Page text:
CubeSat mini-radar for asteroid Dimorph

(ORDO NEWS) — This 10 cm box will go down in history as the smallest radar instrument ever launched into space and the very first radar to probe the interior of an asteroid.

The target of the device is the asteroid Dimorph, which, as a result of a collision with the NASA DART mission in September, changed its orbit and threw a huge plume 10,000 kilometers long into space.

This radar instrument, connected to four antenna beams 1.5 m long, will be delivered to the Juventas CubeSat, which in turn will be sent to Dimorph using the ESA Hera spacecraft. ESA plans to launch Hera in two years.

“Hera” is currently assembled at OHB in Germany and Avio in Italy. The spacecraft will fly to Dimorph to conduct a thorough survey of the effects of the DART impact.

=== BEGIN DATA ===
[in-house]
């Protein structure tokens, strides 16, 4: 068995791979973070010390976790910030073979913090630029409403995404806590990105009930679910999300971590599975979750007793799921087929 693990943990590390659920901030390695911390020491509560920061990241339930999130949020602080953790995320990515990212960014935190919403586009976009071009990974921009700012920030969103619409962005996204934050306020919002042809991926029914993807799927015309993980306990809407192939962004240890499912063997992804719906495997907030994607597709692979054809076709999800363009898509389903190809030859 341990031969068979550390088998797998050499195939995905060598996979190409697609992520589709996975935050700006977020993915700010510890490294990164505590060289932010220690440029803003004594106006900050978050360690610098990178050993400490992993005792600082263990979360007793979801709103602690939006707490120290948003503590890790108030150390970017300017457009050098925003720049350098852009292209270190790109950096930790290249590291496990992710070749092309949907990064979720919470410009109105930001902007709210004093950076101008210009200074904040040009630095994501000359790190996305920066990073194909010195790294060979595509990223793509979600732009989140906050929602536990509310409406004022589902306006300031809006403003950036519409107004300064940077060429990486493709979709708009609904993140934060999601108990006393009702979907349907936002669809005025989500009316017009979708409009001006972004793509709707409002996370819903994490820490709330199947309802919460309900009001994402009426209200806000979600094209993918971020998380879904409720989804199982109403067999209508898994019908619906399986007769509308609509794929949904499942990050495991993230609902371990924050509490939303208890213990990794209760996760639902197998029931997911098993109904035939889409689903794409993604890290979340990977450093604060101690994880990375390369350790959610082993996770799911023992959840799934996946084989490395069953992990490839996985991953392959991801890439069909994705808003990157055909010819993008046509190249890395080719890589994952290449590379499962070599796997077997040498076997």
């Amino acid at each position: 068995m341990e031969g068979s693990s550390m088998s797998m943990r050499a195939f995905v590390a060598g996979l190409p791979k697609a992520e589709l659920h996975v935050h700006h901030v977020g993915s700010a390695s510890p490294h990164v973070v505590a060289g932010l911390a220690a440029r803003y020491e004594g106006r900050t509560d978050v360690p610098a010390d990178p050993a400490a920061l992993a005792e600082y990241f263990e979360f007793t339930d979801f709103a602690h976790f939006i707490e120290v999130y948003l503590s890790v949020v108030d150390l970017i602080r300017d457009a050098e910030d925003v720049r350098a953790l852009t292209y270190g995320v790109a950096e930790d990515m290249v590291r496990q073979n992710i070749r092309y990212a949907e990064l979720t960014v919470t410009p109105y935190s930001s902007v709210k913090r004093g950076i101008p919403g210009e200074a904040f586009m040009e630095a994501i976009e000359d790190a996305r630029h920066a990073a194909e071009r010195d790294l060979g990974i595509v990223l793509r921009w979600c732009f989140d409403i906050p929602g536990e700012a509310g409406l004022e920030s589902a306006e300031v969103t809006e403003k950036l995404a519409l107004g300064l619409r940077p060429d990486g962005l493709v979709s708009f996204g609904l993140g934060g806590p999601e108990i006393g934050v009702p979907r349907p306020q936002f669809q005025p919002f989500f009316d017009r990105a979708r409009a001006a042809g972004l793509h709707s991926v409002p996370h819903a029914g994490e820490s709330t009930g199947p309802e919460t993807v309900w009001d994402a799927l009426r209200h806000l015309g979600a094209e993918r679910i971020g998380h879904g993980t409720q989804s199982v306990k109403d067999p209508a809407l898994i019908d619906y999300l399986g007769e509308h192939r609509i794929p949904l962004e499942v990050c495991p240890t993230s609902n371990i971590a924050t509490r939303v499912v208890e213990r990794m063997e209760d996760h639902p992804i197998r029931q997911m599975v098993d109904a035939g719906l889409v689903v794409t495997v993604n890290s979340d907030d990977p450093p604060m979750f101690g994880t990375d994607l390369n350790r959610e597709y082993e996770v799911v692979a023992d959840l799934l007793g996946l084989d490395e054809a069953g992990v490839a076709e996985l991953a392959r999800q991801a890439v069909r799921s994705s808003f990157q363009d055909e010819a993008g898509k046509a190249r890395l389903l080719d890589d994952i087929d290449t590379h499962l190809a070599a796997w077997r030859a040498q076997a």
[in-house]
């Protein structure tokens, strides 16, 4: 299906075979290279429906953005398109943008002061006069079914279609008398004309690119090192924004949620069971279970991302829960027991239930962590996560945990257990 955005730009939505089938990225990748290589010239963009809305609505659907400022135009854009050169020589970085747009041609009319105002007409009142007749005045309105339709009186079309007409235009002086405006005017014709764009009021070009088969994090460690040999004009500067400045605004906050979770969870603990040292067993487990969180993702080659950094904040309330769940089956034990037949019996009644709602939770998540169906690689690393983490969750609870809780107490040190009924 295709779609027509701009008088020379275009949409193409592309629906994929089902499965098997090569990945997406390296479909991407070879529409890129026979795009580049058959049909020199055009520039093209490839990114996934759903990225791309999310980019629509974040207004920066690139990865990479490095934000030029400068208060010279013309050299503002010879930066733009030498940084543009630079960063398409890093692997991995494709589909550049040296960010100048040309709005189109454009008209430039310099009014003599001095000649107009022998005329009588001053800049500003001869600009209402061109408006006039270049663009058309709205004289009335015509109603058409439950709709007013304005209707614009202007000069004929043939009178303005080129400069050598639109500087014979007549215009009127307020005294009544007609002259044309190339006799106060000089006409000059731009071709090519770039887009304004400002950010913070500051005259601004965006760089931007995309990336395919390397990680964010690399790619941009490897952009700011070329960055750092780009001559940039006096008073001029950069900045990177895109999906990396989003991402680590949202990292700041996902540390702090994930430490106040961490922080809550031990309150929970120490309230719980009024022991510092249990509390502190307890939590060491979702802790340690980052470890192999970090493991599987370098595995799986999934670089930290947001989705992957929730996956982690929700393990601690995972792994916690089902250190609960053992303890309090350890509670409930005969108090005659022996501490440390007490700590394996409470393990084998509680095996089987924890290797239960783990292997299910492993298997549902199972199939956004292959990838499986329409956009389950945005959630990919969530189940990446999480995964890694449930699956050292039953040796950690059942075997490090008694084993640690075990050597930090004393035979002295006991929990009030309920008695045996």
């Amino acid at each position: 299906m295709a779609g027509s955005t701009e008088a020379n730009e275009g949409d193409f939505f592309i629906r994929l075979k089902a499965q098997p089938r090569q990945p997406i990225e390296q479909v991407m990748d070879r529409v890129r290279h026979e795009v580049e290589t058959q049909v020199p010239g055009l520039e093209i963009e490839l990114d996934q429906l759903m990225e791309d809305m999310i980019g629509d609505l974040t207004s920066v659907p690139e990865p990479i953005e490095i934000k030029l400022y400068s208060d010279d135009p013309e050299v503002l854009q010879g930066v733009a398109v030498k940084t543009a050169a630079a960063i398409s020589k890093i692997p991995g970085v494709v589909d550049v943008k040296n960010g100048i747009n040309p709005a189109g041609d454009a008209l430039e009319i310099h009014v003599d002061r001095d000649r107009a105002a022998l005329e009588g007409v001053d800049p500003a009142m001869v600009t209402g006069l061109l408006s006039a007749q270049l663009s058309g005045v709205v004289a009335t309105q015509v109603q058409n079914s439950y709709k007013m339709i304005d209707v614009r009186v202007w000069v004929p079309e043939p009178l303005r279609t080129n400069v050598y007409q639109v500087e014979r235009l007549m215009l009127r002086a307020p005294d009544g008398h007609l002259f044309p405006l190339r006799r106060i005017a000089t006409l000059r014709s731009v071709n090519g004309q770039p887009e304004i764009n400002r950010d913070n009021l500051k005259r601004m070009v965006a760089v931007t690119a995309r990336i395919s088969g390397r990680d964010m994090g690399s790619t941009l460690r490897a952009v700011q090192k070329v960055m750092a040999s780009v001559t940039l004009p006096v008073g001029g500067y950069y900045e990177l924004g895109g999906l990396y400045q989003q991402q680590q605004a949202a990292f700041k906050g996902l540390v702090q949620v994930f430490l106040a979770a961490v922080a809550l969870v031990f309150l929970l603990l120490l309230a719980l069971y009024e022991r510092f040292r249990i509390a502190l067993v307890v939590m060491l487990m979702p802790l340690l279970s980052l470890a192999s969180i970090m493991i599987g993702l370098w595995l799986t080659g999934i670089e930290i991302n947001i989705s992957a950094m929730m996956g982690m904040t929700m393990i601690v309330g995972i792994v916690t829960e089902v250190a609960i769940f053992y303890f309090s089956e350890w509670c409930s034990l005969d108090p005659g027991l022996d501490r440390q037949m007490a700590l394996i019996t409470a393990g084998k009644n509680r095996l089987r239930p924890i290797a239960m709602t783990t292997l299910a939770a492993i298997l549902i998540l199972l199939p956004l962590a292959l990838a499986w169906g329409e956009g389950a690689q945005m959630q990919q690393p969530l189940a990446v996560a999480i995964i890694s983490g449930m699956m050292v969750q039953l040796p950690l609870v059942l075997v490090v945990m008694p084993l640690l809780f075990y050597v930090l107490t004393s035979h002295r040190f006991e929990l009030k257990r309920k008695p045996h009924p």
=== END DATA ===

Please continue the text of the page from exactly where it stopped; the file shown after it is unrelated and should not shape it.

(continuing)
“Hera” will collect information about the size of the formed crater, the mass of the Dimorph, its composition and internal structure.

The additional data obtained by Hero will help turn the DART experiment into a well-studied, repeatable technique that may one day be truly needed.

Hera is not one spacecraft, but three: it carries ESA’s CubeSat with it to make additional observations of its target.

The Juventas, which houses the radar, will be accompanied by the Milani instrument, which will study the composition of Dimorph’s surface and dust.

This YuRa instrument is a miniature version of the radar installed aboard the ESA Rosetta mission and used to probe comet 67P/Churyumov-Gerasimenko.

It was developed by the group of Dr. Alain Eric from the Institute of Planetology and Astrophysics of Grenoble (IPAG) at the University of Grenoble-Alpes and the group of Dr. Dirk Plettemeier from the Technical University of Dresden, together with Emtronix in Luxembourg, responsible for the production of the instrument.


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